There comes a time

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Flag_of_Ukraine.svgThis is not a political blog but these are not normal times.  We stand in solidarity with the people of Ukraine and condemn in the strongest terms the current aggression by the fascist regimes in Moscow and Minsk as well as their enablers and supporters in the United States and elsewhere.

Late August/early September

Ifallcolourst’s still pretty quiet but there are some things still going on:

August 16th to 20th, the National Ballet has free performances at Harbourfront incorporating a number of partners and an eclectic mix of dance styles.  Details.

August 28th at pm in the Music Garden at Harbourfront Lawrence Wiliford and PhoeNX Ensemble are performing Alec Roth’s Songs in Time of War.  This one is free and outdoors so “weather permitting”. Continue reading

Falstaff as farce

Verdi’s Falstaff, of course, is a farce so there’s no reason why a director shouldn’t treat it as one but all three of the other productions I’ve seen in the last few years have transposed it to the 1950s and put a spin on it.  Sven-Eric Bechtolf, in his production for the 2021 Maggio Musicale Fiorentino, just doesn’t do that.  It’s a 1590s (ish) setting and it’s played very broad.  There are big costumes, big gestures, entrances and exits and characters “hidden in plain view”.  It could be Dario Fo or Brian Rix.

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Gould’s Wall

It was March 2017 and I was interviewing composer Brian Current over lunch.  He mentioned having seen Geoff Sirett bouldering on the wall of the Royal Conservatory atrium and how he had an idea for a site specific opera based on the life of Glenn Gould.  Eventually this became Gould’s Wall with a libretto by Liza Balkan.  Announced and rescheduled more than once due to COVID it premiered last night under the auspices of Tapestry Opera and the conservatory’s 21C series.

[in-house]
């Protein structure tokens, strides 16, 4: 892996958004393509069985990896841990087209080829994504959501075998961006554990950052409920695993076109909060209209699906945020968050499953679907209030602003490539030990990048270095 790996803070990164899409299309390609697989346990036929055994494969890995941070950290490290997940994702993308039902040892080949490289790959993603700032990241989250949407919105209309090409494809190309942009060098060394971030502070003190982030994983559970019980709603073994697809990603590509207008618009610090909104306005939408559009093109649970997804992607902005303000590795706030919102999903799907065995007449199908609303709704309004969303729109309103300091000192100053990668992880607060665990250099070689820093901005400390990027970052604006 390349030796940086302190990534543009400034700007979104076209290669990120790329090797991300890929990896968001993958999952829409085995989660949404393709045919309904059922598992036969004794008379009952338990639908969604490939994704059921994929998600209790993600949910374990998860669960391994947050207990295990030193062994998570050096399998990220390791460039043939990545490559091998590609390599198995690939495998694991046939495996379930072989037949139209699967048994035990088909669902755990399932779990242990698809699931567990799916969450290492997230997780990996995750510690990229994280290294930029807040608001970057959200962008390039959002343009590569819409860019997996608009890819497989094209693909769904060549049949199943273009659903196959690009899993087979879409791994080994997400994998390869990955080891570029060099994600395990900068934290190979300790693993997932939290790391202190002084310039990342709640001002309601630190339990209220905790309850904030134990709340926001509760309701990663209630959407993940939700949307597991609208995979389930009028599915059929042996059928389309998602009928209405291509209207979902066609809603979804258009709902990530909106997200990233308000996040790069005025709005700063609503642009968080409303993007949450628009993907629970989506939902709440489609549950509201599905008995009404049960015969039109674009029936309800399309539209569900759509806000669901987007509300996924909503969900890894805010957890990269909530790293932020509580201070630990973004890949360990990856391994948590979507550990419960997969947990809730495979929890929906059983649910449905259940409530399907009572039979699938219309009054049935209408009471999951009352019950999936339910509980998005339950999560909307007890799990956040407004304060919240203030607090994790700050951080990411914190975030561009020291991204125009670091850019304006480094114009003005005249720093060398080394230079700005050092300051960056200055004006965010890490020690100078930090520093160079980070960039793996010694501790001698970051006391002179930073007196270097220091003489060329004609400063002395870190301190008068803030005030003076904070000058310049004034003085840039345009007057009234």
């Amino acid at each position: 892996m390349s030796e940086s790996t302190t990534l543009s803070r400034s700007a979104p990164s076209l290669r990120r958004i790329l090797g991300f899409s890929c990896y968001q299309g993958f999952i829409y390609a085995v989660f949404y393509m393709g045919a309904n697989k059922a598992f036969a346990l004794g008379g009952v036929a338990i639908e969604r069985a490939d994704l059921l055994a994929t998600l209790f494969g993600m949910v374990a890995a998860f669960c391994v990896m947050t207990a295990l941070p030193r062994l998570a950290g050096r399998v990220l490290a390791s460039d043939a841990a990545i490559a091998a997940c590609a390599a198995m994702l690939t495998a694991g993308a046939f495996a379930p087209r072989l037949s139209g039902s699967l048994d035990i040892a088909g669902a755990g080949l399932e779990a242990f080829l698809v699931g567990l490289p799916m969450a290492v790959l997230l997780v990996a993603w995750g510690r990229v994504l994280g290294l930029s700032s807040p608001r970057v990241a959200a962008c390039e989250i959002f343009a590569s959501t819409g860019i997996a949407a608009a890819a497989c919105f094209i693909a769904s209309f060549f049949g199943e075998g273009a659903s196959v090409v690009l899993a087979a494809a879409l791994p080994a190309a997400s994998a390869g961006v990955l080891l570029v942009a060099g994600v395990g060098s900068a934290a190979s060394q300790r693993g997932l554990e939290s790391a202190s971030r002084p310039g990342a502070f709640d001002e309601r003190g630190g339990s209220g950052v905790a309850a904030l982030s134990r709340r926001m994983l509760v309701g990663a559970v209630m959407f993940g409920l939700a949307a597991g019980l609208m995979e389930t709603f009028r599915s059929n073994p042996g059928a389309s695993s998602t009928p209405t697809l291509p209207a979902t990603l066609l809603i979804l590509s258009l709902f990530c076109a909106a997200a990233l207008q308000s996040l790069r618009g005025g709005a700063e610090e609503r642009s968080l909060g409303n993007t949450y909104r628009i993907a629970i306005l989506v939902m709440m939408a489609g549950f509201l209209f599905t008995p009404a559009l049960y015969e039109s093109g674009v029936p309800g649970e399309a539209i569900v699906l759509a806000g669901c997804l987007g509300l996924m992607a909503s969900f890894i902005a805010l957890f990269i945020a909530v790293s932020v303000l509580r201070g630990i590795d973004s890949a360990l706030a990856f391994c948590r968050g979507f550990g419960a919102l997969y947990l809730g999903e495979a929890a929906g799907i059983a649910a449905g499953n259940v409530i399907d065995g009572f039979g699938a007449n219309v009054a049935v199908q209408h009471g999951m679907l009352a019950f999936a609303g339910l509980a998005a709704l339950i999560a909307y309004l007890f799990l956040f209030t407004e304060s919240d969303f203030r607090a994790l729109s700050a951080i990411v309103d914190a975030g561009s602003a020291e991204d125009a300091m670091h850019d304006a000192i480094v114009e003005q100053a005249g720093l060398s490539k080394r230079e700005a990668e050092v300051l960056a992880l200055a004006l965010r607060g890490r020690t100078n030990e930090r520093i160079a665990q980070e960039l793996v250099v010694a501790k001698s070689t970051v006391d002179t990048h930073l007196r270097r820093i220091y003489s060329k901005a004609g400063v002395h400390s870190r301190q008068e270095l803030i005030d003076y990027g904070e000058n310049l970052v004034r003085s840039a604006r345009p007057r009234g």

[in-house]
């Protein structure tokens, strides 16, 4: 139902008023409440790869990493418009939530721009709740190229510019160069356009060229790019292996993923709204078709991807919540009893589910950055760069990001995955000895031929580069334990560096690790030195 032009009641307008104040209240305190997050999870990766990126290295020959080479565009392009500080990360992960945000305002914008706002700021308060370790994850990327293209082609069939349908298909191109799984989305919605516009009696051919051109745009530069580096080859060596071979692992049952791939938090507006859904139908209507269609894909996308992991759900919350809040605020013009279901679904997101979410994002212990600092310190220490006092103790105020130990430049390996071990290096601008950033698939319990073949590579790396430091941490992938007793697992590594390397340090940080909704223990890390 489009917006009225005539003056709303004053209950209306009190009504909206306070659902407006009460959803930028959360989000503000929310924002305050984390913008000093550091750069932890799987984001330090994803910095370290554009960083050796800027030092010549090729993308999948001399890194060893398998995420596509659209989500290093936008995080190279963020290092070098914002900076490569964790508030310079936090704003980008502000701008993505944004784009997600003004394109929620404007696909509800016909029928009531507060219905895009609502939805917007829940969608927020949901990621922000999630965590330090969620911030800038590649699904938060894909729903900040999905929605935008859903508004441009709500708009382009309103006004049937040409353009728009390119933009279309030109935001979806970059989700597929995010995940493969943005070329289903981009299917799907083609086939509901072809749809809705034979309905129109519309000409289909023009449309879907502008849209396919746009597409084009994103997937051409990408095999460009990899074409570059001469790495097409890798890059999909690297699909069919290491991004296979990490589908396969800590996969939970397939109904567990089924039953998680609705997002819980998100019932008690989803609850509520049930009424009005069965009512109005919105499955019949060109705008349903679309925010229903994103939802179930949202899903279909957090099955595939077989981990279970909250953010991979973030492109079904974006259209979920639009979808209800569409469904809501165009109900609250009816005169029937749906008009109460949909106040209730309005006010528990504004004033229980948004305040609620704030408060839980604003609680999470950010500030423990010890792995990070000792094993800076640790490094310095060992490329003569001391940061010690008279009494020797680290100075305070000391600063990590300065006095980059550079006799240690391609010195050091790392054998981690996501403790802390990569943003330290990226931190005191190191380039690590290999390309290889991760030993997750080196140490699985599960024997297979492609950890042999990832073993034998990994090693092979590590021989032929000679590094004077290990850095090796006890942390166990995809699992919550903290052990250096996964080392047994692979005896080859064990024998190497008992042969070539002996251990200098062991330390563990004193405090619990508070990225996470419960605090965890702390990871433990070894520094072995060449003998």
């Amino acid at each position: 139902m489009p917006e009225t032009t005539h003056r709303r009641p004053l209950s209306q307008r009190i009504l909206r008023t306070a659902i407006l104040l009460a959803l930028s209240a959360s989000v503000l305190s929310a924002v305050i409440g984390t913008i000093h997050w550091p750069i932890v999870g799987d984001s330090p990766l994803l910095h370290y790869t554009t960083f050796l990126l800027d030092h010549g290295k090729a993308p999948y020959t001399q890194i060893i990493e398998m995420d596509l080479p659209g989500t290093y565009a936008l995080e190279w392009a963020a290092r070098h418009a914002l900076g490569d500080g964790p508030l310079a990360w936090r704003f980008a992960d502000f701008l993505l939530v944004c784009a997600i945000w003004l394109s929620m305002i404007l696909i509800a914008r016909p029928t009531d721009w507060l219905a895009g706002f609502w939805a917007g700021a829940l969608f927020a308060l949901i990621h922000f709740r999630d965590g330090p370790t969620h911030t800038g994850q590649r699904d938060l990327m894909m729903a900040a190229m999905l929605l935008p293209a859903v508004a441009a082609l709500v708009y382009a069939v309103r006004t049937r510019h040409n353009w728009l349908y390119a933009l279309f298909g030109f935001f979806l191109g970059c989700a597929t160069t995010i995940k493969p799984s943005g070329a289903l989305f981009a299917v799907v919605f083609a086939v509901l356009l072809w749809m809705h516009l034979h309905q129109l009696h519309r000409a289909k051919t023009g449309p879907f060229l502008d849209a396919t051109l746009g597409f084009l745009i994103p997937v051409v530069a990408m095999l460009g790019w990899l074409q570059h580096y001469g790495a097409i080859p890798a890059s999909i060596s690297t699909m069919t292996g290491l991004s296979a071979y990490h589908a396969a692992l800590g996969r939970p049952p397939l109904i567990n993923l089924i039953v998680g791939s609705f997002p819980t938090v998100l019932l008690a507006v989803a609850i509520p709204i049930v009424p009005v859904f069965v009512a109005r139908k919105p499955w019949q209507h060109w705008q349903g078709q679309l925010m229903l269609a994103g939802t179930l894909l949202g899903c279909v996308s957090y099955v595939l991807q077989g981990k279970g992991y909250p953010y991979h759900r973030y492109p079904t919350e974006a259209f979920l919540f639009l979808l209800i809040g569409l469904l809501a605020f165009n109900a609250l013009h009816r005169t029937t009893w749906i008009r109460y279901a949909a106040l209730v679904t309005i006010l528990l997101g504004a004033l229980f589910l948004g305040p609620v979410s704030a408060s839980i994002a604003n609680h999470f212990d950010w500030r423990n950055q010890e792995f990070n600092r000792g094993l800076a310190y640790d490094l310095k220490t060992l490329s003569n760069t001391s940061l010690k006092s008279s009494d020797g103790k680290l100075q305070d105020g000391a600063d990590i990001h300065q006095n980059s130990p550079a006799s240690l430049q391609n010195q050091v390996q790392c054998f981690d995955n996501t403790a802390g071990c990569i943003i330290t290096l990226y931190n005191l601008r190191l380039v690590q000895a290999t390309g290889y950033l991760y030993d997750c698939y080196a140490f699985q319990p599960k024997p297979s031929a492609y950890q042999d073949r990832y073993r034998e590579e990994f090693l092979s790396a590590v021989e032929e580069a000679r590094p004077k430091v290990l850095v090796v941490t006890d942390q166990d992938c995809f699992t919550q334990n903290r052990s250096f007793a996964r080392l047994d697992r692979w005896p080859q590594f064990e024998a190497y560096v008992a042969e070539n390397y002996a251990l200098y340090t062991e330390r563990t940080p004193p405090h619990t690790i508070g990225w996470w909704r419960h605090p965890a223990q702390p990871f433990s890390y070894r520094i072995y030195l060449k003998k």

*Lauren Pearl and Roger Honeywell _ Gould_s Wall _ Tapestry Opera _ Photo by Dahlia Katz(3)

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600

It’s taken from late October 2018 to move from 500 video recordings in the archive to 600.  So that’s 2-3 recordings per month which sounds about right.  It’s slower than in the past for two reasons.  There just isn’t as much historic material I haven’t already seen and the rate of new releases, unsurprisingly, slowed down quite a bit during the pandemic.

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Make Brabant Great Again

Yuval Sharon’s Lohengrin in 2018 at the Bayreuth Festival was the first production there by an American director and, perhaps unsurprisingly, there are echoes of contemporary events in the US in the show.  Specifically Sharon’s Brabant is a conformist theocracy in which society has regressed technologically.  Some of the action takes place in and around a prominently placed disused electrical installation of some kind.  The Brabanters are cowardly and subservient, initially to Telramund and then, equally, to Lohengrin.  The advent of a charismatic leader. does not necessarily equate to liberation or full citizenship.  Sharon also claims in his director’s notes that the real dissenter is Ortrud and that it is her actions that liberate Elsa and Gottfried.  Whether the staging supports this is, I think, questionable.

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Nordic Voices and Marion Newman